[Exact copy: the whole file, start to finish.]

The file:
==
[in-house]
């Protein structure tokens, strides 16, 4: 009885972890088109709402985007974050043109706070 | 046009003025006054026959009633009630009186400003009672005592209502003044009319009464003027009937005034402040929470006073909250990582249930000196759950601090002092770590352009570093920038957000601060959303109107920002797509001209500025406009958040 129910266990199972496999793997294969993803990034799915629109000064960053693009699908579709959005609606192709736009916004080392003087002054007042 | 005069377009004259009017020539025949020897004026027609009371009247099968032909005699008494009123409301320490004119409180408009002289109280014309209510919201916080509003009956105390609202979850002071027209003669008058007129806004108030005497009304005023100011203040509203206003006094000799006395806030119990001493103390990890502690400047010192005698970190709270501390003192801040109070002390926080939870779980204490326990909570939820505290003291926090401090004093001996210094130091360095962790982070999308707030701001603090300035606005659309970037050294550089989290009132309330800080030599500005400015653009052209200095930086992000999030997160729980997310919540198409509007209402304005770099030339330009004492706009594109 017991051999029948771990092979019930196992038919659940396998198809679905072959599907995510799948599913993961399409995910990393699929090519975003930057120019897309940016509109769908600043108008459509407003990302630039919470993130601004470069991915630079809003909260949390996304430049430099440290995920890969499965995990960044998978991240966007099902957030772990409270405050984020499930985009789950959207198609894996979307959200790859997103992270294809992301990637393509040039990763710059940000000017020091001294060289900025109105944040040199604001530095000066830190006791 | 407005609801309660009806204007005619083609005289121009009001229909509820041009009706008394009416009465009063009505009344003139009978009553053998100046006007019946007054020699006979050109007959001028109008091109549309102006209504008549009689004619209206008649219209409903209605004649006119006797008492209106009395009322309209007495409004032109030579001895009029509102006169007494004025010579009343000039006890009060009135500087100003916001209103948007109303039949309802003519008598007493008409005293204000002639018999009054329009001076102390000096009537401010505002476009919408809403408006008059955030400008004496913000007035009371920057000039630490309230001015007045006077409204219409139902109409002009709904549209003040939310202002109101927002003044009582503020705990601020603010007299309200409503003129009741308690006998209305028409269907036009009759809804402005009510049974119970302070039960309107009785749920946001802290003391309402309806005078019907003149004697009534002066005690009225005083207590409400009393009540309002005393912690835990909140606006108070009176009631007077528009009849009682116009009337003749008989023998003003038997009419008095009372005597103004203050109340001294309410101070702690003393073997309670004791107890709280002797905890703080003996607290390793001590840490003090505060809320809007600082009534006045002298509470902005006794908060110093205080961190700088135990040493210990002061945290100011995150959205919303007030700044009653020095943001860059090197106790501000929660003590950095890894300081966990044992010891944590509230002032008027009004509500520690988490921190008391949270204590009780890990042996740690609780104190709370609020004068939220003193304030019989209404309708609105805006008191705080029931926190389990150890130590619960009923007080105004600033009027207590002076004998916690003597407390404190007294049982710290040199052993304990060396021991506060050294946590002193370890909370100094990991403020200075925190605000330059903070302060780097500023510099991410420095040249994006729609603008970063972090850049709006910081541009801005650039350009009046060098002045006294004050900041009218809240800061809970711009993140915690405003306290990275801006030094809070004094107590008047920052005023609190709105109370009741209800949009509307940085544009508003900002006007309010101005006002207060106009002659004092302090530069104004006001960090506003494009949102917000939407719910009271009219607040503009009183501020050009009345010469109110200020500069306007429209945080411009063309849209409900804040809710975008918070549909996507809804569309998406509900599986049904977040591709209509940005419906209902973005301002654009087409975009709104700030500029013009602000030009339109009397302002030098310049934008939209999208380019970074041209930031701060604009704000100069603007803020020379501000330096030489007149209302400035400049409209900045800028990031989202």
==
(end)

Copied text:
[in-house]
């Protein structure tokens, strides 16, 4: 009885972890088109709402985007974050043109706070 | 046009003025006054026959009633009630009186400003009672005592209502003044009319009464003027009937005034402040929470006073909250990582249930000196759950601090002092770590352009570093920038957000601060959303109107920002797509001209500025406009958040 129910266990199972496999793997294969993803990034799915629109000064960053693009699908579709959005609606192709736009916004080392003087002054007042 | 005069377009004259009017020539025949020897004026027609009371009247099968032909005699008494009123409301320490004119409180408009002289109280014309209510919201916080509003009956105390609202979850002071027209003669008058007129806004108030005497009304005023100011203040509203206003006094000799006395806030119990001493103390990890502690400047010192005698970190709270501390003192801040109070002390926080939870779980204490326990909570939820505290003291926090401090004093001996210094130091360095962790982070999308707030701001603090300035606005659309970037050294550089989290009132309330800080030599500005400015653009052209200095930086992000999030997160729980997310919540198409509007209402304005770099030339330009004492706009594109 017991051999029948771990092979019930196992038919659940396998198809679905072959599907995510799948599913993961399409995910990393699929090519975003930057120019897309940016509109769908600043108008459509407003990302630039919470993130601004470069991915630079809003909260949390996304430049430099440290995920890969499965995990960044998978991240966007099902957030772990409270405050984020499930985009789950959207198609894996979307959200790859997103992270294809992301990637393509040039990763710059940000000017020091001294060289900025109105944040040199604001530095000066830190006791 | 407005609801309660009806204007005619083609005289121009009001229909509820041009009706008394009416009465009063009505009344003139009978009553053998100046006007019946007054020699006979050109007959001028109008091109549309102006209504008549009689004619209206008649219209409903209605004649006119006797008492209106009395009322309209007495409004032109030579001895009029509102006169007494004025010579009343000039006890009060009135500087100003916001209103948007109303039949309802003519008598007493008409005293204000002639018999009054329009001076102390000096009537401010505002476009919408809403408006008059955030400008004496913000007035009371920057000039630490309230001015007045006077409204219409139902109409002009709904549209003040939310202002109101927002003044009582503020705990601020603010007299309200409503003129009741308690006998209305028409269907036009009759809804402005009510049974119970302070039960309107009785749920946001802290003391309402309806005078019907003149004697009534002066005690009225005083207590409400009393009540309002005393912690835990909140606006108070009176009631007077528009009849009682116009009337003749008989023998003003038997009419008095009372005597103004203050109340001294309410101070702690003393073997309670004791107890709280002797905890703080003996607290390793001590840490003090505060809320809007600082009534006045002298509470902005006794908060110093205080961190700088135990040493210990002061945290100011995150959205919303007030700044009653020095943001860059090197106790501000929660003590950095890894300081966990044992010891944590509230002032008027009004509500520690988490921190008391949270204590009780890990042996740690609780104190709370609020004068939220003193304030019989209404309708609105805006008191705080029931926190389990150890130590619960009923007080105004600033009027207590002076004998916690003597407390404190007294049982710290040199052993304990060396021991506060050294946590002193370890909370100094990991403020200075925190605000330059903070302060780097500023510099991410420095040249994006729609603008970063972090850049709006910081541009801005650039350009009046060098002045006294004050900041009218809240800061809970711009993140915690405003306290990275801006030094809070004094107590008047920052005023609190709105109370009741209800949009509307940085544009508003900002006007309010101005006002207060106009002659004092302090530069104004006001960090506003494009949102917000939407719910009271009219607040503009009183501020050009009345010469109110200020500069306007429209945080411009063309849209409900804040809710975008918070549909996507809804569309998406509900599986049904977040591709209509940005419906209902973005301002654009087409975009709104700030500029013009602000030009339109009397302002030098310049934008939209999208380019970074041209930031701060604009704000100069603007803020020379501000330096030489007149209302400035400049409209900045800028990031989202």